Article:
Friday, October 31, 2014

Halloween and the Empire State Building

Halloween. The clouds rolled in for a spooky night with the Empire State Building dressed up in a costume of light for the occasion.

The View

The reason there have not been many blog posts over the past week is that I was in the process of moving to a new apartment in New York and my main computer was down for much of the time. The move is over, although I am living in a labyrinth of card board boxes and may not fully dig out for another week or so.

One of the side benefits of this move is the view I have of the Empire State Building. I thought it might be interesting to post a series of first impressions of the view. At times they reflect a casual glimpse, at others they are more studied. Here are a few of the first images taken with the Fuji X-T1 and 18-135mm and 14mm lenses.

A night time interpretation where I wanted to convey an impression of the building as it appears when you just catch a casual glimpse of it while passing through the apartment. 

This image really needs to be seen in a larger scale, but I thought I'd include it anyway.. It was shot through the grid-like pattern of the screen curtain and gives a pointillist view of the night scene.

This photo and the one below were taken with the Fiji 14mm lens just before the day dawned this morning. 

Saturday, October 25, 2014

Nikon D750 - Is this the perfect camera for lifestyle photography?

It's smaller than most full frame DSLR's, has a comfortable 6.5fps frame advance, can see in dim light better than most any camera out there, takes all of the best Nikkor lenses, can autofocus on a black cat in a dark closet, and lists for only $2296.95. What's there not to like?

I began substituting the D750 for my D4 and D810 on lifestyle shoots, and have to say, the more I use it, the more I like it. Time will tell, but I think the D750 may become my primary lifestyle camera. I combine it with a lens kit including the 85mm, 50mm, and 35mm f/1.4 high speed lenses for available light photography, and the 70-200mm and 24-70mm f/2.8 zooms when a fast aperture doesn't matter.

Another thing I like that Nikon is adding to its cameras is a 1.2x crop mode. On the 24.3MP D750 sensor this delivers a 16.7MP image in a perfect 3:2 35mm format. The final image size is almost the 50MB required for traditional stock photography. So, if the image isn't cropped, there is no loss in resolution. I find myself bouncing in and out of the 1.2x crop mode for two reasons. First, the smaller crop means that the 51 focus points cover a much larger percentage of the image area. Second, my 85mm f/1.4 is immediately converted into a 102mm f/1.4 lens, and the 50mm becomes a 60mm f/1.4.

My main studio is set up for daylight shooting, and on some stormy days it can get quite dark. I need to keep my shutter speed high to stop the action of the moving models. On my last shoot I was using an 800 ISO for most of the day.  For the D750 the noise level on anything up to around ISO 1600 isn't even noticeable.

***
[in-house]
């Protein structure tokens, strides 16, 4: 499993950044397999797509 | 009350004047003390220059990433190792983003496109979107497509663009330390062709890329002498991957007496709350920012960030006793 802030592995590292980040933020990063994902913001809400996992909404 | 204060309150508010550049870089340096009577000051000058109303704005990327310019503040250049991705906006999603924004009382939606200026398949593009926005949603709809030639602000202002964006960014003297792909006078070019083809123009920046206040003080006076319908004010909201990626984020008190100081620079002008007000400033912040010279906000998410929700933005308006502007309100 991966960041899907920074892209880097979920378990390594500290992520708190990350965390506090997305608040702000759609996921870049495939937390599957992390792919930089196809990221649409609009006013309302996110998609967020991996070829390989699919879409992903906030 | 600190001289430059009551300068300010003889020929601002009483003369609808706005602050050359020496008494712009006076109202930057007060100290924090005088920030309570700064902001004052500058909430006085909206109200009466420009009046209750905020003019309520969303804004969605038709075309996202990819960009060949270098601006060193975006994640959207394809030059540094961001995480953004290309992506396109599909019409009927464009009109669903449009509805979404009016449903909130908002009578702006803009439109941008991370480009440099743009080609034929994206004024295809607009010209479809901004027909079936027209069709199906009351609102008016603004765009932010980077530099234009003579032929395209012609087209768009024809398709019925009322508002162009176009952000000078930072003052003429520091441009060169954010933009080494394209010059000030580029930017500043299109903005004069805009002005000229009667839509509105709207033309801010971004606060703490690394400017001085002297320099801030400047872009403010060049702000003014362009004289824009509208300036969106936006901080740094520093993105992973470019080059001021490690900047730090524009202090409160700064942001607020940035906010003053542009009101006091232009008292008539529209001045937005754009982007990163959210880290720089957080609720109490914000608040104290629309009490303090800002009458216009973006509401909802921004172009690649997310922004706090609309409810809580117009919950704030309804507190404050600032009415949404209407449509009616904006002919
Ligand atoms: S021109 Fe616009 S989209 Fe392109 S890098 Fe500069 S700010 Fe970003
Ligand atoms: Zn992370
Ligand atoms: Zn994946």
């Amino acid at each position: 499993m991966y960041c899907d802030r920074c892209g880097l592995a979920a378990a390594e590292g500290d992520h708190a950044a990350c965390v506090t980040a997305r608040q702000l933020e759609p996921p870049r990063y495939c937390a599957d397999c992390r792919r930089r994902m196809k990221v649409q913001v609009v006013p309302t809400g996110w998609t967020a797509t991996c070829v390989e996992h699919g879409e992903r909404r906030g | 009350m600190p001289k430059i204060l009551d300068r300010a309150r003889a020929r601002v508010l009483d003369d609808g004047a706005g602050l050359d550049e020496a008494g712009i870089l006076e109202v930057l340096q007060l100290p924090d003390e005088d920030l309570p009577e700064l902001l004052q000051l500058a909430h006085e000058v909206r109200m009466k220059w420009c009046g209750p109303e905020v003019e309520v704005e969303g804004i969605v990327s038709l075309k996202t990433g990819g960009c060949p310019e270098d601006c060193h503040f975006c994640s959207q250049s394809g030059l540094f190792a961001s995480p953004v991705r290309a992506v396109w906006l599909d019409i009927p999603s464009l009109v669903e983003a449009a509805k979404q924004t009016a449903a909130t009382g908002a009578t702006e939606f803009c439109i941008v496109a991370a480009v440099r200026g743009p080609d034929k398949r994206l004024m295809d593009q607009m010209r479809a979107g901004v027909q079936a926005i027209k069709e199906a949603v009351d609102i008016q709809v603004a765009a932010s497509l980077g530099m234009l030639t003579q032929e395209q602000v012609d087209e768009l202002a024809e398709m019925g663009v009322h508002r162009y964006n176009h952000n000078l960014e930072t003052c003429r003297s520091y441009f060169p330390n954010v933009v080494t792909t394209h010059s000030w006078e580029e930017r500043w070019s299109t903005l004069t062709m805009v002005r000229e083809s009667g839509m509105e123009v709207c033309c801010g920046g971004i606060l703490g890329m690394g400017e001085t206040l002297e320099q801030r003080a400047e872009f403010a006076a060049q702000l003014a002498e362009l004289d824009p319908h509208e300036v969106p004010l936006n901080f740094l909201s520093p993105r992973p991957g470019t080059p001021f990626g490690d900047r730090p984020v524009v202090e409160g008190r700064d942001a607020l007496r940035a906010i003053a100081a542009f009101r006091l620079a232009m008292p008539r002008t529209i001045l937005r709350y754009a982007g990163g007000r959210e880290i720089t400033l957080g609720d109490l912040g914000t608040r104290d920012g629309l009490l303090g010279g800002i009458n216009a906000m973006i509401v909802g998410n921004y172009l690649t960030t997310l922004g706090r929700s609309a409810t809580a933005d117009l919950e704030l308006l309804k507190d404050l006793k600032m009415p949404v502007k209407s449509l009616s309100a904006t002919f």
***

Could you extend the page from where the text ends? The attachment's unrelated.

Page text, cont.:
The auto-focus ability of the D750 includes all the improvements in the D810 and D4s and then some.  In 5-point group mode or 3-D auto focus the camera is as good as it gets, even in the dimmest light -- or should I say "especially in the dimmest light".

Although I'm sure wedding photographers will love this camera for the same reasons, this photo was part of a lifestyle shoot done in my studio. It was lit with two 1000w tungsten lamps placed behind a huge scrim with some trees pressed up against it from behind to add the out-of-focus background. 

Lit with direct streaming sunlight and no fill used for the shadow areas. The dynamic range of the D750 is right up there with the top of the Nikon lineup. 

The Nikon D750 camera body can be ordered from:  BH-Photo   Amazon   
The Nikon D750 camera with 24-120mm f/4 lens can be ordered from:  BH-Photo  Amazon 

Friday, October 24, 2014

Hand-hold technique for steadying a long lens

I attended a wedding recently where the wedding photographer, Nichole Haun, used an interesting technique to steady her long, 70-200mm Canon zoom. Back in August I had written a blog post on hand-holding methods for steadying a camera. Nichole's technique was new to me and I asked it she'd mind my passing it along in a blog post. Here are a couple of photos I took of her during the wedding.

Thursday, October 23, 2014

Relying on the 5-stop vibration reduction of the Fuji 18-135mm zoom

It was raining last night in New York. The Empire State Building was lit with red, white, and blue, and the spire was enshrouded in a mist that soaked the colors into the night sky. I was feeling lazy and didn't want to set up a tripod so I grabbed the Fuji X-T1 and put the 18-135mm zoom on it because of its 5-stop vibration reduction. I took a series of shots, all around 1/10th to 1/20th of a second, hand held. All of them were sharp. My favorite interpretation is a shot of just the spire lit in blue, reaching up into the black sky, and surrounded by a red glow from the lights below.